Eric Schmidt reckons a third of shops will be NFC enabled in 2012, but Google won't pay for the terminals – that's up to the credit card companies.
According to Google's executive chairman, credit card companies will pay for the new terminals, with the critical mass of one in three to hit sometime next year and enabling Google to tap into a "trillion dollar" business though Google Wallet as we all start paying by tap.
Schmidt was speaking to reporters, including the Financial Times blogger Tim Bradshaw, at the Cannes Lions advertising festival, and explained that credit card companies are keen to enable contactless payments "because the fraud rates are so much lower", which is a hitherto unexploited spin on the technology.
Pay-by-tap is normally associated with increasing usage rather than decreasing fraud: compared to the chip-and-PIN system commonly used in Europe, paying by tap is obviously much less secure. But in America credit cards don't routinely have chips in, which makes them vulnerable to skimming (copying), and NFC makes that much more difficult.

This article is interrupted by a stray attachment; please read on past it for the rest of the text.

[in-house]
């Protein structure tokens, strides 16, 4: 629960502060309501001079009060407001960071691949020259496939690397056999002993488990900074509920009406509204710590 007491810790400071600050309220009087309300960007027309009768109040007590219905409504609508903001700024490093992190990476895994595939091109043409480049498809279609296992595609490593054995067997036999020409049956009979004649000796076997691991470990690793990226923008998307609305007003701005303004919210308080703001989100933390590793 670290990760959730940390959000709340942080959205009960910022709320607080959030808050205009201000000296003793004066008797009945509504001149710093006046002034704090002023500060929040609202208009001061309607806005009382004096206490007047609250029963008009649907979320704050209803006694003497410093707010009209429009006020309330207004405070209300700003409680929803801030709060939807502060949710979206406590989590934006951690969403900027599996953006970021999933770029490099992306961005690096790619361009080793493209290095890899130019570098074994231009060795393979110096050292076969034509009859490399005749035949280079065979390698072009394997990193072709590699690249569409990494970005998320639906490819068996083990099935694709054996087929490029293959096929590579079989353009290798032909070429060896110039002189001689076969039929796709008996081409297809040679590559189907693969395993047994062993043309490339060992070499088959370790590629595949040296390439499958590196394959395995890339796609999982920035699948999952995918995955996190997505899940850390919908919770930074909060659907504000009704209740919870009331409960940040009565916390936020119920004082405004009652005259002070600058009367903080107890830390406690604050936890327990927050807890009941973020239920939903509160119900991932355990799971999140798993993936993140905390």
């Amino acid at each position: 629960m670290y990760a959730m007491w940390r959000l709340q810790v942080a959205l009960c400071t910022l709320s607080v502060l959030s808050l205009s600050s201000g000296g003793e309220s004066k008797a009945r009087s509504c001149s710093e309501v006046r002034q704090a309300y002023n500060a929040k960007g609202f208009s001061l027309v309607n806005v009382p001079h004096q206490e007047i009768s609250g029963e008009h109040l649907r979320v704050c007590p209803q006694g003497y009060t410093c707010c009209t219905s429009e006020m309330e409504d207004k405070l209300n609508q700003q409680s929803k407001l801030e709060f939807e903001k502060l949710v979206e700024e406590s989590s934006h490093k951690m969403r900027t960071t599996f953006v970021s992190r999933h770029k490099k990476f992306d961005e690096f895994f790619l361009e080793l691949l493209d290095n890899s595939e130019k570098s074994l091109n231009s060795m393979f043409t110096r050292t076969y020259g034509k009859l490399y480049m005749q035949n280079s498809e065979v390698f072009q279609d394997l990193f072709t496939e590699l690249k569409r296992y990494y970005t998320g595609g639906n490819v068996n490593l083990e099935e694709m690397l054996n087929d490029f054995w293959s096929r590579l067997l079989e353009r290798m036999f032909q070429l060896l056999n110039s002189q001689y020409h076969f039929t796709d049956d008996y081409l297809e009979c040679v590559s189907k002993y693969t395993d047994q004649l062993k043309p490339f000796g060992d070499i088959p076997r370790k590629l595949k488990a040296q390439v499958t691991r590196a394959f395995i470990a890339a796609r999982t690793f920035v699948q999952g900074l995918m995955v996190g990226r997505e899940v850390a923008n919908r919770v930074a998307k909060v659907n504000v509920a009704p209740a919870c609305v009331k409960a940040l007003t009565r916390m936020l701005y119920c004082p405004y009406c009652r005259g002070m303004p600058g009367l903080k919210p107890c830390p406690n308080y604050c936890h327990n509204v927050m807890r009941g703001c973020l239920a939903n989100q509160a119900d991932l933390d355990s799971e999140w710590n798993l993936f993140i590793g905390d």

Payment systems using NFC, in common with chip-and-PIN, have cryptographic keys embedded in the card to authenticate transactions. As the keys are never transmitted it is effectively impossible (or, more accurately, unprofitable) to make an exact copy of a pay-by-tap card, which should reduce fraud in the USA.
In Europe, the driver is increasing the use of credit cards. The credit card companies will ask for a smaller cut of NFC transactions, and the fact that transactions are capped at £15 will encourage people to use NFC for low-value transactions. The merchants don't like handling cash anyway (its expensive to transport, store and you have to employ trustworthy cashiers too) so are happy with the switch but that's a matter of convenience rather than measurable financial gain.
If Schmidt is right – and he claims to be have been discussing the migration with key industry players – then the increased protection from fraud could motivate card companies to drive the USA into the lead in NFC adoption. ®